Sign In
create an account
forgot username or password?

2019 Bible Reading

February 2019

Context Is Everything | February 15-21, 2019

Westen Pursley

Youth Ministries Director

ACTS 13:2-3

One of my favorite things to do on vacation is let my boys ride their quad-shaped power wheel.  I love just sitting back and watching people’s responses when my 12-month-old boy goes riding by seemingly on his own. What really gets them going (and me) is when that same boy goes back by them but in reverse, perfectly controlled and balanced. They always point in amazement, call their friends over, and look around for the baby’s parents. At this point I’m usually tucked behind a tree, watching intently, and taking it all in. From their perspective, that ‘baby’ is doing the unthinkable. However, what they don’t know is that I’m actually the one controlling the power wheel with a remote. Every movement, in any direction, is 100% by my doing. Context is Everything!

Context is the information we know surrounding a certain event, topic, or idea in order to improve our understanding. As we come to the second half of Acts, we are given a first-hand account of what Paul experienced as he took the Gospel from the Jews to the Gentiles. For example, if I just said that Paul started sharing the Gospel to Gentiles and they believed, while true, we would miss so much significance due to lack of context. But Scripture doesn’t state it so plainly, and with good reason.

I counted six times where Paul was either attacked or aggressively confronted. Multiple times he was thrown into prison, with the final imprisonment ending in his death. In Acts 13:9, Saul even began to go by his Roman name, you guessed it – Paul, in order to more effectively reach a Gentile audience. He and his companions visited over 15 different major cities, proclaiming the Gospel in each one. Interesting side note as you read, notice the different tactics he uses to share the Gospel in each of those cities. What I find most interesting is that it is here, in the second half of Acts, that we get the context for most of the other New Testament letters written by Paul.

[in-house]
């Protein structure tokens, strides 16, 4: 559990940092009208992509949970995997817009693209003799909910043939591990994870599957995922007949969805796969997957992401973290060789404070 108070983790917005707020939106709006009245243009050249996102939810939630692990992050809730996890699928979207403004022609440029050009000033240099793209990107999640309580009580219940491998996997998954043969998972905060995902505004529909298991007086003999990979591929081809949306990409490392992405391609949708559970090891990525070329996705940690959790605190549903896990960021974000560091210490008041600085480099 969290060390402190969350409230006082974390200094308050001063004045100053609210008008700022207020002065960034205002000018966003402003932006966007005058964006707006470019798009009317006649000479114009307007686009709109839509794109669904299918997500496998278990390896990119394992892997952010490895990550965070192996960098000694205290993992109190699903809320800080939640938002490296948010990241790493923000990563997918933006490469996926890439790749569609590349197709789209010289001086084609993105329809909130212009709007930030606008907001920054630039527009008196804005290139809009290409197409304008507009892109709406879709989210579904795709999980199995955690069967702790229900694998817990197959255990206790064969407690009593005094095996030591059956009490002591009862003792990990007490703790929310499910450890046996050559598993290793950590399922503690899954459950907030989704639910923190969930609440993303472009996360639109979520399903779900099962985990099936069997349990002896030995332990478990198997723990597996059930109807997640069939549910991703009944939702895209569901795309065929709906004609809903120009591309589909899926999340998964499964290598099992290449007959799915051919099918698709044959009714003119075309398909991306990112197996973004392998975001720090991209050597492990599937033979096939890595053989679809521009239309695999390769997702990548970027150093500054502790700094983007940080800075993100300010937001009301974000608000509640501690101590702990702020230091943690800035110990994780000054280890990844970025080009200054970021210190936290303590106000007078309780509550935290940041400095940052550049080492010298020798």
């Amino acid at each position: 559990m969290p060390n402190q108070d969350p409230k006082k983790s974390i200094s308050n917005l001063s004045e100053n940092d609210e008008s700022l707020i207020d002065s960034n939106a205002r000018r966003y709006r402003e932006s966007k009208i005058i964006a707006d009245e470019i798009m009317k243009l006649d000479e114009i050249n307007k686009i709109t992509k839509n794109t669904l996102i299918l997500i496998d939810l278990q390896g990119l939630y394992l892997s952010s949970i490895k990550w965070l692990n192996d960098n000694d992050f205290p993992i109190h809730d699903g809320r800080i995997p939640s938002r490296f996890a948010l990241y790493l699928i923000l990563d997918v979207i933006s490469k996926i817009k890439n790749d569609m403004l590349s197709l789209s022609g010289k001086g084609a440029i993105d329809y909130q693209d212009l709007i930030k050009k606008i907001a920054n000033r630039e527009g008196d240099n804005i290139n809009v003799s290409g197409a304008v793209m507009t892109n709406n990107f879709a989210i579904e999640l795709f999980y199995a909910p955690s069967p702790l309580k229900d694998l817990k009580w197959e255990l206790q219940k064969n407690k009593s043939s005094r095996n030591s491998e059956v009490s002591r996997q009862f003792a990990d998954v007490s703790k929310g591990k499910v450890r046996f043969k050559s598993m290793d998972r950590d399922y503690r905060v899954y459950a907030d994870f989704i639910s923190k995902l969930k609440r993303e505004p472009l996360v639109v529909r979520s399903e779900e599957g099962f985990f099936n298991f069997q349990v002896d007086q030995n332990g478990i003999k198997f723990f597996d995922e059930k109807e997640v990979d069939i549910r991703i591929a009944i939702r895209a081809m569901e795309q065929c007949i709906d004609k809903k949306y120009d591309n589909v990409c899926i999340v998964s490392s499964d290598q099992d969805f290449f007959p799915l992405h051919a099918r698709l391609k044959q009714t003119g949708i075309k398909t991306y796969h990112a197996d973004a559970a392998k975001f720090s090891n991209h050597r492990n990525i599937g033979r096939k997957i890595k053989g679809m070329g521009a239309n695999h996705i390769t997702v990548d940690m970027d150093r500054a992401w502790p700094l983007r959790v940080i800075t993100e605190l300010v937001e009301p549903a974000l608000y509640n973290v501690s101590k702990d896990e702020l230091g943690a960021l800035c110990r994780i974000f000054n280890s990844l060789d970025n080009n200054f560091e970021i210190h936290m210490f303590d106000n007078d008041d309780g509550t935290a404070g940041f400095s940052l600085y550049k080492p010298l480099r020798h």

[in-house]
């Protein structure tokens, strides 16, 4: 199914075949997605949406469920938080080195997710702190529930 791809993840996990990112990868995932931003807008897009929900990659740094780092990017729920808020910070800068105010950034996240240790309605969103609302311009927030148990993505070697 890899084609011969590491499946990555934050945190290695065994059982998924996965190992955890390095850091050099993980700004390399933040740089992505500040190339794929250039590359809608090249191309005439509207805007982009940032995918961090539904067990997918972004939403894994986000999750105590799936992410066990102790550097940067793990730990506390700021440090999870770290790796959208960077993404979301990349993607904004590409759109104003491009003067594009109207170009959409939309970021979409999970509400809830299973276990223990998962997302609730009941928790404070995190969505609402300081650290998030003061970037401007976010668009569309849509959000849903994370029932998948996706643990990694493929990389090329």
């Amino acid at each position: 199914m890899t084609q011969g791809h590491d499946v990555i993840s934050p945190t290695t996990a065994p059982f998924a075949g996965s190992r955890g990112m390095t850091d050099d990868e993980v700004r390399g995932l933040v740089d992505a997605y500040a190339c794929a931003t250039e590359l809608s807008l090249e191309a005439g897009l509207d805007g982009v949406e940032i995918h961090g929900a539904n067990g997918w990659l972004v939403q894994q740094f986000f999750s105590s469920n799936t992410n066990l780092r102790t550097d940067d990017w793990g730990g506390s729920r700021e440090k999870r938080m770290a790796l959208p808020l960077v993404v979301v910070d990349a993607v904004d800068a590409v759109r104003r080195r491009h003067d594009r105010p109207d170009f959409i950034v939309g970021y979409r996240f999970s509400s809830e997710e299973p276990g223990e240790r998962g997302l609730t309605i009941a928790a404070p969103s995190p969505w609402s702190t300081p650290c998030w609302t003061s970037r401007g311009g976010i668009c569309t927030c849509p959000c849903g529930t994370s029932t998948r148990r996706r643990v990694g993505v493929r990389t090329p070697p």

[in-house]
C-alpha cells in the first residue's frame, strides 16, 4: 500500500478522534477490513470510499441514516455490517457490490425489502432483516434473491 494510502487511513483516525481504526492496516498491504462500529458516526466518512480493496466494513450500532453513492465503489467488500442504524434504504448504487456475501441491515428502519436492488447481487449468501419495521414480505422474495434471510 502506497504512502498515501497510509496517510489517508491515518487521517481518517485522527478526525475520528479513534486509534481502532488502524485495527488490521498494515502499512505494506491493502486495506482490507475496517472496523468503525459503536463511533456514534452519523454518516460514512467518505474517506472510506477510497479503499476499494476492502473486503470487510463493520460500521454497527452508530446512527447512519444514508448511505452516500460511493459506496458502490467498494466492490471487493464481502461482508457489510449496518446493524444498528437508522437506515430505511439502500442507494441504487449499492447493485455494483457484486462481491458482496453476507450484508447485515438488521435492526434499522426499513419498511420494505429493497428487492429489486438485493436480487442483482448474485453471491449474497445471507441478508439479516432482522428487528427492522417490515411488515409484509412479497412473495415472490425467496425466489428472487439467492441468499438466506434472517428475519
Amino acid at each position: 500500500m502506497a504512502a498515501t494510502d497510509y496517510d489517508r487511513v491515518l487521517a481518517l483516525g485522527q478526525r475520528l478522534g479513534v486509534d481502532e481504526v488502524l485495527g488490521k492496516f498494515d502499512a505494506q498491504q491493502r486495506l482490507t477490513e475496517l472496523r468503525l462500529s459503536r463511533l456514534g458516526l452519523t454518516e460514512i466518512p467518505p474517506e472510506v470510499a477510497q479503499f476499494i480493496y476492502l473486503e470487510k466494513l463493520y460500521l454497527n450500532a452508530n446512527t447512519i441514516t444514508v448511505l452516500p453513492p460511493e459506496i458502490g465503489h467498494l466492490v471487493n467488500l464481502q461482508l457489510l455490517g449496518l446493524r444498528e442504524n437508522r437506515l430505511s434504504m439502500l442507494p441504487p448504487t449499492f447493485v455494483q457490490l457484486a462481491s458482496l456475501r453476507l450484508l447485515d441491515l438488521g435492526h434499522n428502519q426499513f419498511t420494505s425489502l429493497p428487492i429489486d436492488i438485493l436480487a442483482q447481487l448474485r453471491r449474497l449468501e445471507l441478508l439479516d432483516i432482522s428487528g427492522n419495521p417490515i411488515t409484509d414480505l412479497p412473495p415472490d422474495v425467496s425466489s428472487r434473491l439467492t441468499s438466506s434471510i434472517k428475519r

Acts 13-14 describe Paul’s near-death stoning during a visit to the region of Galatia (Antioch, Iconium, Lystra, Derbe), to which the book of Galatians was written. In Acts 16-18, Paul met Timothy (1&2 Timothy), was imprisoned in Philippi (Philippians), escaped a mob in Thessalonica (1&2 Thessalonians), and evaded accusations in Corinth (1&2 Corinthians). Lastly in Acts 19-21, Paul escaped a riot and confronted Ephesus (Ephesians). Without Acts, each of these individual letters would be missing their unique and crucial context. They would appear as my boys on the power wheel, doing the impossible. However, God is the one doing everything.

As you consider context, Acts is the only book in the Bible where the ending is still being written. Notice the abrupt ending that leaves us wondering, “What?! That’s it? What happened to Paul?” God was intentional with where Acts leaves off because the Gospel of Jesus Christ is still being spread amongst all the nations, even to us today.